Identifying insulin resistance in clinical practice remains a challenge. The gold standard, euglycemic hyperinsulinemic clamping is clearly inadequate in view of its high cost and complexity. Alternative methods that use fasting insulin levels can lead to a misdiagnosis of insulin resistance, since there is no well-established reference range for normal insulin levels.22 For this reason, indexes that correlate well with the clamp and depend on fasting insulin, such as the HOMA-IR index, are difficult to implement as a clinical test.

The LAP index is based on a combination of WC measurement and fasting triglyceride levels.10 It was developed to reflect the combined anatomical and physiological changes associated with lipid over-accumulation in adults. In that study, Kahn compared the LAP index to BMI in terms of the ability to identify cardiovascular risk in adults, using data from the NHANES III. Compared to BMI, correlations between the LAP index and lipid risk variables were stronger, suggesting that LAP might be a better predictor of the incidence of cardiovascular disease.

Previous studies have evaluated the LAP index in different insulin-resistant populations such as individuals with type 2 diabetes mellitus23 and polycystic ovary syndrome (PCOS)24,25; however, this is the first time that the LAP index has been evaluated in HIV patients. Results from the present study show a strong correlation between the LAP index and the HOMA-IR index in HIV-infected patient. In our opinion, screening this population that is prone to developing insulin resistance-related comorbidities, including cardiovascular diseases, prior to the onset of symptoms may prove useful.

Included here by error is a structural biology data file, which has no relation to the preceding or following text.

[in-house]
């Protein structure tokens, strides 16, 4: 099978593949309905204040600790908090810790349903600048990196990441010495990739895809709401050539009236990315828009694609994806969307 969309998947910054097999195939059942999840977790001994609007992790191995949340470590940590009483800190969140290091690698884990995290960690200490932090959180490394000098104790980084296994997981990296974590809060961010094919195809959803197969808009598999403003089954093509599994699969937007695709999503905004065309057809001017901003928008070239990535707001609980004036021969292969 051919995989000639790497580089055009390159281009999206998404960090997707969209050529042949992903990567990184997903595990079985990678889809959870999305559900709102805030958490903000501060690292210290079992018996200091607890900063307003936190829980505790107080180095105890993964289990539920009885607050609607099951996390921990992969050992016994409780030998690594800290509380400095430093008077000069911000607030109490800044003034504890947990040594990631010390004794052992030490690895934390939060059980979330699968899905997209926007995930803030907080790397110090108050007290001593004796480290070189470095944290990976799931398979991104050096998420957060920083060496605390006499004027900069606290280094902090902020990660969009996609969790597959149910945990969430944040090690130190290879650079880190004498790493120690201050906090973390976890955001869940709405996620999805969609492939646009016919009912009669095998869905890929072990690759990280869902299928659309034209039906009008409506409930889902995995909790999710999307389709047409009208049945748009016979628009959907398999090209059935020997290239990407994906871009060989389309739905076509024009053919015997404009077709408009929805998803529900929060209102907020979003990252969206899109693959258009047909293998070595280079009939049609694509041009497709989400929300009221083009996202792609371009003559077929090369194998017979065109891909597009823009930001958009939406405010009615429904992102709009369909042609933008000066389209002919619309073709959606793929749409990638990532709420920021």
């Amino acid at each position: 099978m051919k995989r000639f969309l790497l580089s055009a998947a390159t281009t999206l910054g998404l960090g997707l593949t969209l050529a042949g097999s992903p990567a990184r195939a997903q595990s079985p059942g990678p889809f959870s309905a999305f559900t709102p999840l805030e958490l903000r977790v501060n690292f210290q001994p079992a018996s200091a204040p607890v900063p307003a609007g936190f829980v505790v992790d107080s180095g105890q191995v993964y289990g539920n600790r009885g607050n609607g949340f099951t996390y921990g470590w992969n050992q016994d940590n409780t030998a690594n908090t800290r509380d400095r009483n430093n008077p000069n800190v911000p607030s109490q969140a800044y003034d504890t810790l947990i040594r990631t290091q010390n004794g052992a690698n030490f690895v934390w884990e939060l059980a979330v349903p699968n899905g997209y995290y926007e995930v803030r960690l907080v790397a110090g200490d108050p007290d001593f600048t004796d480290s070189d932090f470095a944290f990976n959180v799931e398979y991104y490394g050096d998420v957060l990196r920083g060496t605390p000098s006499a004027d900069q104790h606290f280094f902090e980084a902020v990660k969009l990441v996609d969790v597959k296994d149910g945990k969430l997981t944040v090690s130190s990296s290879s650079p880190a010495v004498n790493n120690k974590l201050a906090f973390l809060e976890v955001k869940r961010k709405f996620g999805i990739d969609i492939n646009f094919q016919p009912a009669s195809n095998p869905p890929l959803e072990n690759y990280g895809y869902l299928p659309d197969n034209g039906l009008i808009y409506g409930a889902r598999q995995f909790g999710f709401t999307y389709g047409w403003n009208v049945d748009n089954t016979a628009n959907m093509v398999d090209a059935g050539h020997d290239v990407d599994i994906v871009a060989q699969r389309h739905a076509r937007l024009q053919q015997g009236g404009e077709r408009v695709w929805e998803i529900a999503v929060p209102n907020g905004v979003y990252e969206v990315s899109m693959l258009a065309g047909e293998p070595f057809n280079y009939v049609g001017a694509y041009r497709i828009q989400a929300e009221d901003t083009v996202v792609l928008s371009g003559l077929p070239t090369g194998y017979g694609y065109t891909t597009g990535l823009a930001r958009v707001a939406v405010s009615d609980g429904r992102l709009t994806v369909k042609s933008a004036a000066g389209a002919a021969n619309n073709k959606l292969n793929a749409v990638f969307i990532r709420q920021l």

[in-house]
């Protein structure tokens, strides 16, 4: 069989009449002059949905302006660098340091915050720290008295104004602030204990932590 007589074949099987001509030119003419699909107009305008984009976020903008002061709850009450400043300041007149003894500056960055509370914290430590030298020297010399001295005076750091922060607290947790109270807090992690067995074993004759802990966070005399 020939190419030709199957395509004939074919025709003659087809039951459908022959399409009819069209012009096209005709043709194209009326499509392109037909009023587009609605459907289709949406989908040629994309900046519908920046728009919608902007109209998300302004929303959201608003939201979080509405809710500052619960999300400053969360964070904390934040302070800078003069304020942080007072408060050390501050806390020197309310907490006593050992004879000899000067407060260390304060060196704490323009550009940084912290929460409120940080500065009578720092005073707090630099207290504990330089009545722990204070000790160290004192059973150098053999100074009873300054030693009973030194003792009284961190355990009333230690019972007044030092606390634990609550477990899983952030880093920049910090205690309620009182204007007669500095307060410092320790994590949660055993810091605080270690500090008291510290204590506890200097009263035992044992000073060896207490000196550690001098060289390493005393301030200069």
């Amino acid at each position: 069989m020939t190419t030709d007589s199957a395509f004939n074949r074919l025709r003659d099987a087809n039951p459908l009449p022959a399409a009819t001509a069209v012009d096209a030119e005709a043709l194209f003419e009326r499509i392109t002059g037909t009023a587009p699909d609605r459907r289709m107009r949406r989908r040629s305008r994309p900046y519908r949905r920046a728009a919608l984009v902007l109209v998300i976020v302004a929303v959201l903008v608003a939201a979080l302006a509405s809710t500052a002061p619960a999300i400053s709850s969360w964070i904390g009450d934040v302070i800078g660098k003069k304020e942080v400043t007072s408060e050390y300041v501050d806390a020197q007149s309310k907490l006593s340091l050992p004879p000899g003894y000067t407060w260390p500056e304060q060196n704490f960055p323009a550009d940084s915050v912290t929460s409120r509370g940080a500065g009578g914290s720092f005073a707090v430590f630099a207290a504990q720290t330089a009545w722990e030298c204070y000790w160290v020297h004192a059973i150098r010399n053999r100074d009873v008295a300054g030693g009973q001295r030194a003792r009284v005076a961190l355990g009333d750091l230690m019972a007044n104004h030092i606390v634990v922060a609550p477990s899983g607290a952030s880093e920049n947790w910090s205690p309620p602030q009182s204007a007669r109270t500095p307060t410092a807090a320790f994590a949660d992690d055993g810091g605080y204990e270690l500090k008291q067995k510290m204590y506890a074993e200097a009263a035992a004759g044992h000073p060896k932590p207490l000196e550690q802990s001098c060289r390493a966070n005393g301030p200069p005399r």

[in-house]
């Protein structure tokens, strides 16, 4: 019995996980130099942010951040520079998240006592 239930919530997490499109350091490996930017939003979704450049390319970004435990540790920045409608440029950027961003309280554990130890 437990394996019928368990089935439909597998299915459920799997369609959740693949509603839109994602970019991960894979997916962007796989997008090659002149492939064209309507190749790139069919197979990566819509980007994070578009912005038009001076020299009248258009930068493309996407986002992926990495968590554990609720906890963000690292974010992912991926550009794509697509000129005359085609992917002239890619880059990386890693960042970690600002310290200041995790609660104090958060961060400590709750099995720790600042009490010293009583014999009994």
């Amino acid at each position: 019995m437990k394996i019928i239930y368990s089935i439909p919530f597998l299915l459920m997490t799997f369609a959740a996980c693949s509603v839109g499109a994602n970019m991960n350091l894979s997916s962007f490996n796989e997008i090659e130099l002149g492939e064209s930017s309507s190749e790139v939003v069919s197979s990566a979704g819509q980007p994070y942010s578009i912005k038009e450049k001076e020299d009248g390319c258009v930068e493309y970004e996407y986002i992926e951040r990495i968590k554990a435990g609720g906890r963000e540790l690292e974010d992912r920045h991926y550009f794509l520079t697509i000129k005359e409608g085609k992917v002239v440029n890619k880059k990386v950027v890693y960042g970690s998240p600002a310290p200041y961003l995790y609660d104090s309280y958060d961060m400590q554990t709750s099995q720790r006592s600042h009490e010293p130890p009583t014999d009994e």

It is interesting to note that although BMI was similar in the two groups, WC was greater in the HIV-infected patients. In addition, total cholesterol and LDL cholesterol levels were similar in the two groups; however, triglyceride levels were significantly higher in the HIV-infected patients. Previous studies have evaluated increased WC and high triglyceride levels in different populations as a surrogate marker of cardiovascular risk, with results showing that these two variables were more sensitive than the metabolic syndrome itself as markers of greater cardiovascular risk.26,27